In the wake of the holiday season, this surgery couldn't have come at a more timely time. Not only will it push you physically and mentally to your max, but it will also identify -- wait -- "friendships"???
And here's where the truthful sailor girl in me comes out... the elephant in the closet no one like to talk about-- look at your friends as ships passing in the night.
The hardest part on you will be your kids. You will have to reach out for play dates. For some odd reason people assume because you can't walk, that your kids can't play either - GASP... I could of sworn in my drug induced haze they were still running around stealing my crutches and using my rolling walker as an indoor surf board.
Assumptions! I love them. They get you so far in life... because assumptions always lead to your next promotion, right? The biggest after surgery assumption that people make for you is to to never bother you again. For the love of honey loaves, that might have been true the first 2 weeks, but 5 weeks out most of us are able to get around with crutches and in most cases a good percentage of us PAO (ers) start part time work at +/- the 8 week mark.
The bottom line is YOU make people 40 and under uncomfortable whether they are conscious of it or not. Perhaps it's an unsettling reminder of how earth shattering life can be. Perhaps its a reminder of how quickly they could loose everything they have worked so hard for. Perhaps they just have a fear of illness and injury. And let's not forget that people are just plain busy- it's the American way to live life to the max.
While I realize this post may be ill humored to some, it's by no means meant to be facetious. As mentioned in my previous blog "The awkward silence of chronic pain", not everyone is natural at empathy. Try and have sympathy as it's an adjustment on their part too. People are doing the best with what God has given them through their experiences in life.
Why hold back on this "elephant in the closet" when almost EVERY SINGLE PERSON on the PAO board has gone through this as well. This isn't just an isolated 1% incident... it has affected 99% of us. So, if you're not wanting to be normal, sadly enough, if the ghost of friendships past happen to you - you are the NORM.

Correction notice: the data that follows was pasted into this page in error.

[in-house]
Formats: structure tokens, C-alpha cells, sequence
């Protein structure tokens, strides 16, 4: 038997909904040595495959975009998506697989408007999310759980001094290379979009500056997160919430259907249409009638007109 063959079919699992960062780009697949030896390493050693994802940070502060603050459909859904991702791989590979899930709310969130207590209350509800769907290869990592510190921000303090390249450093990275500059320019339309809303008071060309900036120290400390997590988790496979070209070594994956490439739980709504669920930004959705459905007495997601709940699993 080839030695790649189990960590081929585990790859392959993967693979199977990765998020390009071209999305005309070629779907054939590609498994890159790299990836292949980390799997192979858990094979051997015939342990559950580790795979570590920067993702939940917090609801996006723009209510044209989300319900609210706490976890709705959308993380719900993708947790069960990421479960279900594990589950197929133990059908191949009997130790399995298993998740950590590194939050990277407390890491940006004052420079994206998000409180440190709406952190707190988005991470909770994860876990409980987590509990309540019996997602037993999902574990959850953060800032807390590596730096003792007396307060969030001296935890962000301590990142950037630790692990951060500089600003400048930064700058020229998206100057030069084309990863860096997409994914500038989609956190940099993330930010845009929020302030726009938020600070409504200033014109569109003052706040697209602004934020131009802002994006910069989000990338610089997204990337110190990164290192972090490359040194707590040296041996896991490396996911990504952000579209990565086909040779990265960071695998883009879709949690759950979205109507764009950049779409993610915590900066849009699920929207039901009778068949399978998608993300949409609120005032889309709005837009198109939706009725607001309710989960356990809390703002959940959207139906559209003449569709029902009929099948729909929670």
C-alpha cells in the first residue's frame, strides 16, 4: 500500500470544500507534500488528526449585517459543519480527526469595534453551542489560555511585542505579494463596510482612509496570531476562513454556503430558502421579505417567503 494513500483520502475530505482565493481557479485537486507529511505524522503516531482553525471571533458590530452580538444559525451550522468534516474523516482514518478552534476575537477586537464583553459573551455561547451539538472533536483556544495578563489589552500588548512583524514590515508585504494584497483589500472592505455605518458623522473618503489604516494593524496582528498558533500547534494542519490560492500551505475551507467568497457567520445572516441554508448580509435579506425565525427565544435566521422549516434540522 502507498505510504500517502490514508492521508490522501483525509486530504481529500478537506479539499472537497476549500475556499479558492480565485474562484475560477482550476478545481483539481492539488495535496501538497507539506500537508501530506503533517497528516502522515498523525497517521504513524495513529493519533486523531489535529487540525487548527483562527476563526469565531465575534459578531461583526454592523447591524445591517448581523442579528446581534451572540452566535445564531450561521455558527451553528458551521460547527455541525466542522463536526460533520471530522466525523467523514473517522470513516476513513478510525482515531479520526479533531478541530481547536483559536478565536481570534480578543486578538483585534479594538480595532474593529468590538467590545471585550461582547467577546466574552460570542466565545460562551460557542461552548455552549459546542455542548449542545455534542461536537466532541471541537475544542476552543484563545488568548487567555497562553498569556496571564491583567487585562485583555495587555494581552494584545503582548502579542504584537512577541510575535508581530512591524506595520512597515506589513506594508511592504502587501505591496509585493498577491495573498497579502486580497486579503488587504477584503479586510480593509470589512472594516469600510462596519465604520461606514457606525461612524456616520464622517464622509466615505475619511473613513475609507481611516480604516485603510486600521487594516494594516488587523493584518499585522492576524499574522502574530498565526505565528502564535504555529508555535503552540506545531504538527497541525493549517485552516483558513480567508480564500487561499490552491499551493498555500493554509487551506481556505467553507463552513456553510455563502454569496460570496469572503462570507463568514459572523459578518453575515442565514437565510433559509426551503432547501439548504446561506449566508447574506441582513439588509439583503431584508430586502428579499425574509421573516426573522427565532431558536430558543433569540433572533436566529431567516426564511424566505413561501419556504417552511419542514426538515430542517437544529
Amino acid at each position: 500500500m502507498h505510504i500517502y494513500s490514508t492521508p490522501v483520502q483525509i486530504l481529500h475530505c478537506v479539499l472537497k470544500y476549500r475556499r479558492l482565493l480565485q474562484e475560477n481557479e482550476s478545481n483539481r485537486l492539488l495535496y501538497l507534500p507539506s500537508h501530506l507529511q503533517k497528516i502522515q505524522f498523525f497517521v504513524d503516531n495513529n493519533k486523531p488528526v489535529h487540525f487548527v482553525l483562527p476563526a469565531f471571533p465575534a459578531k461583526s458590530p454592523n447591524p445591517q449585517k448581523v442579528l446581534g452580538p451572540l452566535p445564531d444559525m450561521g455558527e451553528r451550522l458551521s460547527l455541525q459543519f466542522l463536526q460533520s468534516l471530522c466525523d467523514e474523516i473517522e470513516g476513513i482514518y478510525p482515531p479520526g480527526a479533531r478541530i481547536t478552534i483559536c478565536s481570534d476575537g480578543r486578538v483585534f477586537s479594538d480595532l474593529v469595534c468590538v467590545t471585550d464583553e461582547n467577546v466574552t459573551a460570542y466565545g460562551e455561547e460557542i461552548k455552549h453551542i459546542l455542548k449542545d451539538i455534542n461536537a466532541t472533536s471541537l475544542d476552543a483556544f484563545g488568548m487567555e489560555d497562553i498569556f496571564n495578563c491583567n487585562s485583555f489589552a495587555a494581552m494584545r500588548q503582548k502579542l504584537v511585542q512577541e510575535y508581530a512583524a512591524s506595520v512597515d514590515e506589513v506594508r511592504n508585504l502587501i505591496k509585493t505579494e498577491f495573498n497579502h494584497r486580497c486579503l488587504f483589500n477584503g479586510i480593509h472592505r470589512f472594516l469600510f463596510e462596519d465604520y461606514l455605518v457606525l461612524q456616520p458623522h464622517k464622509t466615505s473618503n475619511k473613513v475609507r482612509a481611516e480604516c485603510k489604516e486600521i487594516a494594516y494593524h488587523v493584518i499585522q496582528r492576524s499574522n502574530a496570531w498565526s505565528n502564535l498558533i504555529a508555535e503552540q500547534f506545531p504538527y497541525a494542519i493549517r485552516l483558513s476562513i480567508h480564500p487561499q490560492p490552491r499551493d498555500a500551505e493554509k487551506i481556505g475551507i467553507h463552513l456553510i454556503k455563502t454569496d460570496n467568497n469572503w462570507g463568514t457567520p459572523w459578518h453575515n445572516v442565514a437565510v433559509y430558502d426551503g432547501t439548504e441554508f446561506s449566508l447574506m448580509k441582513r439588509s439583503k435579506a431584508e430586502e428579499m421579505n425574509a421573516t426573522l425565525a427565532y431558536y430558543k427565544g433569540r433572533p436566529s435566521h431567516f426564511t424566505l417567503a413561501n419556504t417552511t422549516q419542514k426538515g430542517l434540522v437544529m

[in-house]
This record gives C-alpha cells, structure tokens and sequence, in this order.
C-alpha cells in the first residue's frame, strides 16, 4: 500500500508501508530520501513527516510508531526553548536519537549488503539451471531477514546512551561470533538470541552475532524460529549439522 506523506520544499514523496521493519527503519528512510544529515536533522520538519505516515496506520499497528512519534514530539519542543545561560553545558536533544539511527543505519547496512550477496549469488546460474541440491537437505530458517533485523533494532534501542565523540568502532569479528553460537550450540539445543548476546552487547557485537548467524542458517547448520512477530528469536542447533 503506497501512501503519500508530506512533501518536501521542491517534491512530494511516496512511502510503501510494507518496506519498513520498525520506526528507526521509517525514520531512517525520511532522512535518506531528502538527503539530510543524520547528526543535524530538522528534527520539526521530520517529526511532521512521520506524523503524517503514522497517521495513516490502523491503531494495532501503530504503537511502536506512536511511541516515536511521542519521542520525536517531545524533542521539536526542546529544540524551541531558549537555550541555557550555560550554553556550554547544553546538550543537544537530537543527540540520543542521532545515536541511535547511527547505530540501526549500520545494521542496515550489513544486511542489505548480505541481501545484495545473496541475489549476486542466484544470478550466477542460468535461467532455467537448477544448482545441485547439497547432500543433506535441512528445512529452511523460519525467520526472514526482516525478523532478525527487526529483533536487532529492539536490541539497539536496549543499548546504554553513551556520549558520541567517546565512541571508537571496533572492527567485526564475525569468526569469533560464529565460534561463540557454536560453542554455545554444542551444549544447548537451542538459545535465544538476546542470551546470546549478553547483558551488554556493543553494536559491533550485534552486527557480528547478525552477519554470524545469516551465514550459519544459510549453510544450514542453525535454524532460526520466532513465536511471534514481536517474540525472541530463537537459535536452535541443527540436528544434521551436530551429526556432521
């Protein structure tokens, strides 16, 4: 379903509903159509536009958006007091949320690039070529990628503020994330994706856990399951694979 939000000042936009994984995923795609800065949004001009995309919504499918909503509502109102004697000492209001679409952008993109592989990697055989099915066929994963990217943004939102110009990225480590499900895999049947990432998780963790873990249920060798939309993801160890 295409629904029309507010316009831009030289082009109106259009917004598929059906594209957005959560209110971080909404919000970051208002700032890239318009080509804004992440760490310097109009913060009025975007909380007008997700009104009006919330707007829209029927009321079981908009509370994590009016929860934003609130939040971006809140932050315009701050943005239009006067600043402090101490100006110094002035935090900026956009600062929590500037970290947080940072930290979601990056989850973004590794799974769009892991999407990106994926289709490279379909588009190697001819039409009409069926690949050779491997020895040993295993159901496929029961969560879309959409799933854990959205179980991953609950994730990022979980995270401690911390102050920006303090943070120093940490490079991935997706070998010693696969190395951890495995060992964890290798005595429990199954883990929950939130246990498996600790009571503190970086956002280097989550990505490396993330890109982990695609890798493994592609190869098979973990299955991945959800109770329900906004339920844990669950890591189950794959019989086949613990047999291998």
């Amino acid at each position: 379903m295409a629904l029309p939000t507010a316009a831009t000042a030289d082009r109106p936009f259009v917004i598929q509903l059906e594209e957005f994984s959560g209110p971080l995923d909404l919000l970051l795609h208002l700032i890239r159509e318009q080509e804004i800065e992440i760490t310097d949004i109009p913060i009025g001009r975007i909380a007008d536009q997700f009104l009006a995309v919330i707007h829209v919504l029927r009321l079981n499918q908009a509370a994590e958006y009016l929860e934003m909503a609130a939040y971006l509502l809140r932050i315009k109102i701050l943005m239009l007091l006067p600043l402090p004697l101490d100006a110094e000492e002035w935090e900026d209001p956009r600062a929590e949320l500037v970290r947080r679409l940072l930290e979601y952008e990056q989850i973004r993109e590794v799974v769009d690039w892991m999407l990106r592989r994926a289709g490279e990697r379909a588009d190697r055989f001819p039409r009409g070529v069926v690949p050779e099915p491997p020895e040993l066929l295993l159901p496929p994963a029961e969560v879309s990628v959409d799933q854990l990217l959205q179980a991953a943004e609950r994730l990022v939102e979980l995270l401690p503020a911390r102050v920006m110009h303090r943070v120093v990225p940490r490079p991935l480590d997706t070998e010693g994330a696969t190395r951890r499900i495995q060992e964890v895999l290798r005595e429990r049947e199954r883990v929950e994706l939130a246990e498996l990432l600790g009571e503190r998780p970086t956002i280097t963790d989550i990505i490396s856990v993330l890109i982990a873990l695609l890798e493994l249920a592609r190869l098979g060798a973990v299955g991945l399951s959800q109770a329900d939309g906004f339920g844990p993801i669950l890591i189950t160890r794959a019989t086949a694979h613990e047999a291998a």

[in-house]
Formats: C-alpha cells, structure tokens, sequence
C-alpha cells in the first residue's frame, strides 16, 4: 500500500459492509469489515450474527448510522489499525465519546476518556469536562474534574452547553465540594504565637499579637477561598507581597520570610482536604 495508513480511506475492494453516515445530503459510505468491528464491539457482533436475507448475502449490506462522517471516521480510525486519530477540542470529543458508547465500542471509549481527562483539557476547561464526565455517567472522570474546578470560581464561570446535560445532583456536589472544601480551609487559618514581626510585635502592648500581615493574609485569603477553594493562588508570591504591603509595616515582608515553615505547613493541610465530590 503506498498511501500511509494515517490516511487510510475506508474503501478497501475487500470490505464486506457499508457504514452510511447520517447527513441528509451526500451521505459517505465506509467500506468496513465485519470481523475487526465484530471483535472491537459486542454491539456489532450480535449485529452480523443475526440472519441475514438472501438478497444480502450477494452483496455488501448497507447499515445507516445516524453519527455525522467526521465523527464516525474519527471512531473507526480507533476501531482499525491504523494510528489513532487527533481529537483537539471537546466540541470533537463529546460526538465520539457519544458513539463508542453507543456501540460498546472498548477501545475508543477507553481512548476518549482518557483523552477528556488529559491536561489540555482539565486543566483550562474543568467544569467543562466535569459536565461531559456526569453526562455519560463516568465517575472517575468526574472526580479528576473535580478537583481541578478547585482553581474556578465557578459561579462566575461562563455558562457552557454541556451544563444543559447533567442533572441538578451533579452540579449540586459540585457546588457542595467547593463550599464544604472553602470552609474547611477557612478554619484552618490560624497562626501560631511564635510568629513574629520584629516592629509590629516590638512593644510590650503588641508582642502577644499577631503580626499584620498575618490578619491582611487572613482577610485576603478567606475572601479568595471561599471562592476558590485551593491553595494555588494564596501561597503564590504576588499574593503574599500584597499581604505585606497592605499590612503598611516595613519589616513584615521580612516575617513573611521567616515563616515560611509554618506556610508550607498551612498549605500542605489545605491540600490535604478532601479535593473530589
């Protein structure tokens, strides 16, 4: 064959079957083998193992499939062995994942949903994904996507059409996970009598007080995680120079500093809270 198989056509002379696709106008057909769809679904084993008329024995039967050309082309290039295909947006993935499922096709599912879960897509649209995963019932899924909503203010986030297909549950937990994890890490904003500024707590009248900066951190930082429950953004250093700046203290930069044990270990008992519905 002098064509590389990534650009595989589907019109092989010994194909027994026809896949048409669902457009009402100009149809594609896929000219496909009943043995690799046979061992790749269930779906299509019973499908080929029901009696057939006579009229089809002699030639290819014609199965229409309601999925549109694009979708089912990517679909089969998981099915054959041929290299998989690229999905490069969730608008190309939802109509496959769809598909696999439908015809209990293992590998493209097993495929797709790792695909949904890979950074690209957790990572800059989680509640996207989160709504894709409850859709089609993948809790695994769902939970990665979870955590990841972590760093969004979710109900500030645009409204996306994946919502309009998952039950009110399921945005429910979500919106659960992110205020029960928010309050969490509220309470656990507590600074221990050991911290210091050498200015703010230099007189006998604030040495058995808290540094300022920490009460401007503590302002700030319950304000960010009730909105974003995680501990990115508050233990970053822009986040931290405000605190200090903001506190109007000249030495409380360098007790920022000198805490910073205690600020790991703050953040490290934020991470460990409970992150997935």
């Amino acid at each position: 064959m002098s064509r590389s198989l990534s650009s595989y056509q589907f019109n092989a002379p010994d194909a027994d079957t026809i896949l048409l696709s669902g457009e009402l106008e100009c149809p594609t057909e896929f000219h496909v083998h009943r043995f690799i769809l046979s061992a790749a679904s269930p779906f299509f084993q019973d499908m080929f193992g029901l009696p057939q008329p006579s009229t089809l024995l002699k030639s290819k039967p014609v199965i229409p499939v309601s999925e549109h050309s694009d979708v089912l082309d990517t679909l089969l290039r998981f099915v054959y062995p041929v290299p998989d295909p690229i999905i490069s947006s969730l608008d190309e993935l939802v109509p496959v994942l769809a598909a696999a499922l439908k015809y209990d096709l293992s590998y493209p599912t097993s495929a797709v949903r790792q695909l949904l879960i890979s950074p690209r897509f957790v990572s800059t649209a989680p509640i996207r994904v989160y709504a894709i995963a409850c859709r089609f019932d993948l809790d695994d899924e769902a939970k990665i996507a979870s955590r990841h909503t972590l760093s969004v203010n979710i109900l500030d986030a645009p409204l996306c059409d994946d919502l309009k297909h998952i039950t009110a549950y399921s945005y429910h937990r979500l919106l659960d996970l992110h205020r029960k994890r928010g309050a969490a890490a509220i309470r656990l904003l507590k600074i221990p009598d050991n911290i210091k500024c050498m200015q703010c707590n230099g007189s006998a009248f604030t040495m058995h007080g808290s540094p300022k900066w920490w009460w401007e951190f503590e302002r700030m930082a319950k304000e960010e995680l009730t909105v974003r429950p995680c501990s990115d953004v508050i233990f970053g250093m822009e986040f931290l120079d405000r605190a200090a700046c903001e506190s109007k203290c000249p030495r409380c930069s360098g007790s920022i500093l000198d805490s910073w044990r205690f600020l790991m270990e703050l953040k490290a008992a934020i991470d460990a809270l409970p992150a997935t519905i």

Now that I have busted down the elephant and closet doors, what does one do?
1. Expectations- don't expect or define how a person may respond. This is just the same as "expecting" your husband to do something? The ultimate fail.... communicate your needs.
2. Pick up the phone- technology is great isn't it? Well, use it to reach out to schedule play dates, lunches, or a quick trip for coffee. Everyone has an electronic leash.
3. Self- DON'T expect people to fill in your free time. Find a way to creatively pass your time. Learn something new, blog, reach out to others, join groups. You are in charge of your life and your time. Fill it with productive things and in turn you will feel productive.
4. Set boundaries. We do it at work all the time. It needs to be done at home also. Hold yourself accountable to something. You won't feel as lost and/or isolated.
5. Kids. If you have kids, don't make a big deal out of it. You are the parent- come up with things to do with your kids. Kids watch our reactions closely. This is a great time to also teach them about empathy and compassion.
6. You are in charge of your happiness. Set Your path, RAISE the sail, and DEFINE your course. You won't be like this forever. Healing will occur and before you know it, life will go back to normal for you and your family. Until then, use this extra time as a way to reflect, relax, and recharge.
7. Grudges. Don't hold grudges. That is so high school.... accept a persons reaction for what it is, put your grown up panties on, and CRUTCH ON.